An Occurrence at Owl Creek Bridge Questions and Answers
by Ambrose Bierce

An Occurrence at Owl Creek Bridge book cover
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What information does the Federal scout bring to Farquhar?

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Gretchen Mussey eNotes educator | Certified Educator

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In the second section of the short story, Bierce writes that a Union spy disguised as a Confederate soldier arrives at Peyton Fahrquhar's estate to ask for a drink of water. The Union spy then informs Peyton that the Yankees are repairing railroads in the south to prepare for another attack. He then tells Peyton that the Union troops are stationed at the Owl Creek Bridge and have built a stockade on the north bank. The Yankees have also issued an order declaring that any civilian caught interfering with the railroad, its bridges, tunnels, or trains will be hanged. The spy proceeds to tell Peyton that the Owl Creek Bridge is thirty miles away and that there is only one sentinel posted at the end of the bridge. He goes on to tell Peyton that a civilian may be able to overcome the sentinel and set fire to the dry driftwood, which would destroy the Owl Creek Bridge and hinder the progress of the Union forces. Essentially, the Union spy informs Peyton that there is a possibility that he could help the Confederacy by sneaking past the sentinel in order to burn the Owl Creek Bridge.

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Wallace Field eNotes educator | Certified Educator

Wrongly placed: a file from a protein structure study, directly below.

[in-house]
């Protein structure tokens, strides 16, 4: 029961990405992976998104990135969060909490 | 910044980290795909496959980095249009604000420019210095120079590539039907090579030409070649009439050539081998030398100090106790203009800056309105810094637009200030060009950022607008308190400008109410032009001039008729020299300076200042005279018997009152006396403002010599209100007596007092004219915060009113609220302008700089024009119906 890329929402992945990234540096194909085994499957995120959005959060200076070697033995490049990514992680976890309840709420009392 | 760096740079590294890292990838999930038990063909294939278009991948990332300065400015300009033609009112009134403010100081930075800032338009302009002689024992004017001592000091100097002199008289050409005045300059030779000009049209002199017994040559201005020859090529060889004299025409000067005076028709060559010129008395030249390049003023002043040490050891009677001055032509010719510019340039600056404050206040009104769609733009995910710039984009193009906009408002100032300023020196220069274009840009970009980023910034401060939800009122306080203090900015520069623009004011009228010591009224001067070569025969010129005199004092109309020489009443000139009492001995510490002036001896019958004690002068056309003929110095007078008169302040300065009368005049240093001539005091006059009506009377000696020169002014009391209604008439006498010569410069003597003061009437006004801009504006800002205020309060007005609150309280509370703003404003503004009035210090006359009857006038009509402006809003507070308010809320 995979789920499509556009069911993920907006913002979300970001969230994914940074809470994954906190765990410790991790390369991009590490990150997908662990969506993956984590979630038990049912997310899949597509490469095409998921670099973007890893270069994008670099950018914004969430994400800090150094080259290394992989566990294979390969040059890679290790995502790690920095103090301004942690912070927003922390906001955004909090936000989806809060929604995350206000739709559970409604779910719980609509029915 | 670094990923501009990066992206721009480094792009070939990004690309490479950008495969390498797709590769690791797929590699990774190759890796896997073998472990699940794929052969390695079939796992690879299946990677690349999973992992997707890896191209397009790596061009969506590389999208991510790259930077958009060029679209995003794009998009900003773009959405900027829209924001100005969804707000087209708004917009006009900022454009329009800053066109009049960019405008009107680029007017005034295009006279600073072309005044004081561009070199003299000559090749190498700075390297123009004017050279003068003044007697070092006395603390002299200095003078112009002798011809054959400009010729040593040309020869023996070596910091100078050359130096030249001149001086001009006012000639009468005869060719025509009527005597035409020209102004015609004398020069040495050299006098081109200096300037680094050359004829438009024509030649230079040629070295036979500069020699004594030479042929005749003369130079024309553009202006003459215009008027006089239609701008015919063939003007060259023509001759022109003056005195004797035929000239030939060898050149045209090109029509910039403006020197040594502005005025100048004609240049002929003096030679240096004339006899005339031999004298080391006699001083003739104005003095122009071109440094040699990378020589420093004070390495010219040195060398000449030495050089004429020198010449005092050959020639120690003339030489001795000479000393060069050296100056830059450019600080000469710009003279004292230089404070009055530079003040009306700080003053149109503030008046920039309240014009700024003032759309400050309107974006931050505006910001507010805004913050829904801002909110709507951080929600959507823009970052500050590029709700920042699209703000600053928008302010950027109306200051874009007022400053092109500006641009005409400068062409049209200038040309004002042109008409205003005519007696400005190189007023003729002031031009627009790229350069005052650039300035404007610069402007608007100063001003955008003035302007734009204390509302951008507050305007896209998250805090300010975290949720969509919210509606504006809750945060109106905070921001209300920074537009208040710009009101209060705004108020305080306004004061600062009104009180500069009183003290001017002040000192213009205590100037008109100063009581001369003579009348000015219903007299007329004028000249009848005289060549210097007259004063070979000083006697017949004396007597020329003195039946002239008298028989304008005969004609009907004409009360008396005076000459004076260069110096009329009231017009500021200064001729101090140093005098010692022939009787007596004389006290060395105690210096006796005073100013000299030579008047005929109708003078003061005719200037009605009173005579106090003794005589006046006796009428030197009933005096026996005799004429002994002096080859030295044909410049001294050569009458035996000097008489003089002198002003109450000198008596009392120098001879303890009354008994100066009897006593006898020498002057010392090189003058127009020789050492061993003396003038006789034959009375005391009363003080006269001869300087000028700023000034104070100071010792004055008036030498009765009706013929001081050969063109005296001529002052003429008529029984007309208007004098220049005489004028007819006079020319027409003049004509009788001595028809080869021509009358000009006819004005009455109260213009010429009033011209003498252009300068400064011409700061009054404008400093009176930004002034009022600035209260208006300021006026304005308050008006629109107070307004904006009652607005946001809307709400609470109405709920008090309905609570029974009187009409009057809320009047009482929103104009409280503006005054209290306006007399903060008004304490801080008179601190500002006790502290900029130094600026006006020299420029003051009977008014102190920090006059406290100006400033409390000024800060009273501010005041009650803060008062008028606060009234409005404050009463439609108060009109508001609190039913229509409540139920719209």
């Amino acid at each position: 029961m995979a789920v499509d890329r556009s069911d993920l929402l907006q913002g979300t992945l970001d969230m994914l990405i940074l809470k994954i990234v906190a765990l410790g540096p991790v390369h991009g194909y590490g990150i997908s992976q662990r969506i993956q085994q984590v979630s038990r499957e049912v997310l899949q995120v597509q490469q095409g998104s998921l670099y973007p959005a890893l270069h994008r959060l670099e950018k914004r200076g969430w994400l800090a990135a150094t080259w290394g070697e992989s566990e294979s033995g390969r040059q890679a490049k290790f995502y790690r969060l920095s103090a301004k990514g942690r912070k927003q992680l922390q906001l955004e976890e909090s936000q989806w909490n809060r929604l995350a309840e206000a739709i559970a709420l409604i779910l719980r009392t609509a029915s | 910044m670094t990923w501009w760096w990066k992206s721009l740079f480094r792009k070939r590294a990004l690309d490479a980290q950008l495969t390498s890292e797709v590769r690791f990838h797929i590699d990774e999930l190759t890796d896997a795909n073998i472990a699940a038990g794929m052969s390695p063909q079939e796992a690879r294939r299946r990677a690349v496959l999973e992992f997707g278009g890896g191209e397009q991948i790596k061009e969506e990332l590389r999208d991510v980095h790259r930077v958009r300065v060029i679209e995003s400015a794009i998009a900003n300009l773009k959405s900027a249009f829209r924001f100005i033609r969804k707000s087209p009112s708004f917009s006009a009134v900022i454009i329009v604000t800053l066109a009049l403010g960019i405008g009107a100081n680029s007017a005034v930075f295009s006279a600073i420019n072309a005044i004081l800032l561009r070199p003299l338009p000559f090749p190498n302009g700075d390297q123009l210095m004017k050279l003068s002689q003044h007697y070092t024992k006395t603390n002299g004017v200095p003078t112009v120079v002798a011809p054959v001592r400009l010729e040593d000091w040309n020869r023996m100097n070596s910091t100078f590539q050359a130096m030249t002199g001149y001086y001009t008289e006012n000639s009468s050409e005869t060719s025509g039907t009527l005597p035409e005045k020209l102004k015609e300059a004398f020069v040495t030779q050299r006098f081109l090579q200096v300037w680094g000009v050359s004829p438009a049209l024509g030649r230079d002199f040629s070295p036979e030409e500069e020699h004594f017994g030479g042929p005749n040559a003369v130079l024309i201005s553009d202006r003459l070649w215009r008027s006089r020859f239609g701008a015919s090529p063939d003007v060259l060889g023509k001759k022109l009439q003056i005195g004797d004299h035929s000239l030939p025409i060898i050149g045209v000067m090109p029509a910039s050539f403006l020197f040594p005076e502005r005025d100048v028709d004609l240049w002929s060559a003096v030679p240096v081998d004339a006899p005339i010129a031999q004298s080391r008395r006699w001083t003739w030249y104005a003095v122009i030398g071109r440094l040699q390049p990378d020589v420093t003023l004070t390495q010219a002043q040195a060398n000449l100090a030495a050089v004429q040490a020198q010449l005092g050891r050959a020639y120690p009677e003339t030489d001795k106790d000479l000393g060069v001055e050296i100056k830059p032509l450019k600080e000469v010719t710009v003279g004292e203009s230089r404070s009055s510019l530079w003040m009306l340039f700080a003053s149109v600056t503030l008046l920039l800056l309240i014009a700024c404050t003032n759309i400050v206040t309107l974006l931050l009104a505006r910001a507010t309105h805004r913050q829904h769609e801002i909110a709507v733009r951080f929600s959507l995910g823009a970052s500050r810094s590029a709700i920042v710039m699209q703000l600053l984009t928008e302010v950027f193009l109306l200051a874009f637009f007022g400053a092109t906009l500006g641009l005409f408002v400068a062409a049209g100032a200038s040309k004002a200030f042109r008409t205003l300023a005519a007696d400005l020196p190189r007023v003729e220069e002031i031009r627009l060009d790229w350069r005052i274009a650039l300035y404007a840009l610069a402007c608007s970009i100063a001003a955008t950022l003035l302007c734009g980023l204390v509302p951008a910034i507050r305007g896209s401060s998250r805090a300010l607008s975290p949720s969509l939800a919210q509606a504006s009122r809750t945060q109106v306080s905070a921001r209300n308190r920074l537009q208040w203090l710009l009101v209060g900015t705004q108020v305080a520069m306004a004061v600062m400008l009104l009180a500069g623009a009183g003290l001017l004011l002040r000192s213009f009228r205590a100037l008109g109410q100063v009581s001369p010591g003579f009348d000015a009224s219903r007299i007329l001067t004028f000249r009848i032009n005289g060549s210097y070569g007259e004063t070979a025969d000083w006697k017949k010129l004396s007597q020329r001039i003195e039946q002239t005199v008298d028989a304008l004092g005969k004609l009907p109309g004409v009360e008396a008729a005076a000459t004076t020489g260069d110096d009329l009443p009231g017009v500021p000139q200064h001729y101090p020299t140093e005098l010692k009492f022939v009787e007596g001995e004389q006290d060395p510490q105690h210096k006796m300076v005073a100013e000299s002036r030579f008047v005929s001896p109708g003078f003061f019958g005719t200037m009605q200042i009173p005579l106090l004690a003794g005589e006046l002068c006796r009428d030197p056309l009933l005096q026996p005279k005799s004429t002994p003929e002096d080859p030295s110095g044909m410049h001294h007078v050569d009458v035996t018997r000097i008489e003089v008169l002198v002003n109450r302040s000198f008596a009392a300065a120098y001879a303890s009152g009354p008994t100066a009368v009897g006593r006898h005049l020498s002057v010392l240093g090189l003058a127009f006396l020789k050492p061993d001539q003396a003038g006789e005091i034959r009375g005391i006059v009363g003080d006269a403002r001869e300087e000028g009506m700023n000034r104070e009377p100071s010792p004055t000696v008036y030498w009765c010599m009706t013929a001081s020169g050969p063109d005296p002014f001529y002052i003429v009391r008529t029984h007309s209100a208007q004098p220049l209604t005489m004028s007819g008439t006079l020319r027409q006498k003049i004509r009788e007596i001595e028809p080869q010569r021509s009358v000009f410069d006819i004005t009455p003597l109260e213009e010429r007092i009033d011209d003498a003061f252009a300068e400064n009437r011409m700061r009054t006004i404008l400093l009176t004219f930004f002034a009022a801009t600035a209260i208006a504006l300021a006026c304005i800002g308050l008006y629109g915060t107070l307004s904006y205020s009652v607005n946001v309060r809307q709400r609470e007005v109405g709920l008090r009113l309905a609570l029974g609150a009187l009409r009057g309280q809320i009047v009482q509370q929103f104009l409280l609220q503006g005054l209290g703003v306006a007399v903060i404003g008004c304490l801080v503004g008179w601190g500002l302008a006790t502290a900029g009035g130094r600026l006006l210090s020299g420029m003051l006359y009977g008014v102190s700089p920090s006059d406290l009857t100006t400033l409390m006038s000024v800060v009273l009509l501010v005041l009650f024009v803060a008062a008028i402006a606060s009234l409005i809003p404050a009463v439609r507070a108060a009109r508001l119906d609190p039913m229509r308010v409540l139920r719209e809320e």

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The Federal scout tells Peyton Farquhar that the Union army is repairing the railroad to get ready for another advance into the South.  He says that they've gotten as far as Owl Creek Bridge (about thirty miles away from Farquhar's home) and that the commandant has announced that anyone who interferes with the railroads or bridges will be hanged.  This lets Farquhar know how important the railroad lines are to the Union war effort as well as how much damage he could inflict by damaging this particular bridge.  

Further, the scout also tells him that last season's flood pushed a great deal of driftwood up against part of the wooden bridge, and -- if lit -- it would burn the whole bridge down.  So, the scout gives him both the motivation and the means by which he can seriously injure the Union's ability to make inroads in this part of the South, and, as a slave owner and secessionist, Farquhar cannot seem to resist this opportunity.  (He obviously doesn't realize that the man telling him this is a Federal scout and not a Confederate soldier.)

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